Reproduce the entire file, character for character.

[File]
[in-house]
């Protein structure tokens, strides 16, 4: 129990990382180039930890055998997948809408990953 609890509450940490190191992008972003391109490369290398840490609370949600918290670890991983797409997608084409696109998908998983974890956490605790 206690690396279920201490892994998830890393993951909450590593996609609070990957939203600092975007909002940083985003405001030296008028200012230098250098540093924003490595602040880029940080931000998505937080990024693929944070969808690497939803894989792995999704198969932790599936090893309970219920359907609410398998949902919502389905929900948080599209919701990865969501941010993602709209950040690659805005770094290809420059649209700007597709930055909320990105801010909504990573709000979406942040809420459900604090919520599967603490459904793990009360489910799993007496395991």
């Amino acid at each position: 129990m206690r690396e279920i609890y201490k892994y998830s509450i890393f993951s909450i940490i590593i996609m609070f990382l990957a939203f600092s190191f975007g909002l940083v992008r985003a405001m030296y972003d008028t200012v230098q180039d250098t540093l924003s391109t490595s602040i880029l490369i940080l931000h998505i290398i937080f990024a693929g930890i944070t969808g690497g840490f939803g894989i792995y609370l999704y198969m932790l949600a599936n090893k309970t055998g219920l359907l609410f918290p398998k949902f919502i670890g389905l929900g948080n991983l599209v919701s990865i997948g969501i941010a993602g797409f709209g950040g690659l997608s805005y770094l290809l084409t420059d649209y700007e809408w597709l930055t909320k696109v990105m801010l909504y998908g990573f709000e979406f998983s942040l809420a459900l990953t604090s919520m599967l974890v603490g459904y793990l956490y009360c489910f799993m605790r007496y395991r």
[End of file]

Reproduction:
[in-house]
């Protein structure tokens, strides 16, 4: 129990990382180039930890055998997948809408990953 609890509450940490190191992008972003391109490369290398840490609370949600918290670890991983797409997608084409696109998908998983974890956490605790 206690690396279920201490892994998830890393993951909450590593996609609070990957939203600092975007909002940083985003405001030296008028200012230098250098540093924003490595602040880029940080931000998505937080990024693929944070969808690497939803894989792995999704198969932790599936090893309970219920359907609410398998949902919502389905929900948080599209919701990865969501941010993602709209950040690659805005770094290809420059649209700007597709930055909320990105801010909504990573709000979406942040809420459900604090919520599967603490459904793990009360489910799993007496395991």
């Amino acid at each position: 129990m206690r690396e279920i609890y201490k892994y998830s509450i890393f993951s909450i940490i590593i996609m609070f990382l990957a939203f600092s190191f975007g909002l940083v992008r985003a405001m030296y972003d008028t200012v230098q180039d250098t540093l924003s391109t490595s602040i880029l490369i940080l931000h998505i290398i937080f990024a693929g930890i944070t969808g690497g840490f939803g894989i792995y609370l999704y198969m932790l949600a599936n090893k309970t055998g219920l359907l609410f918290p398998k949902f919502i670890g389905l929900g948080n991983l599209v919701s990865i997948g969501i941010a993602g797409f709209g950040g690659l997608s805005y770094l290809l084409t420059d649209y700007e809408w597709l930055t909320k696109v990105m801010l909504y998908g990573f709000e979406f998983s942040l809420a459900l990953t604090s919520m599967l974890v603490g459904y793990l956490y009360c489910f799993m605790r007496y395991r």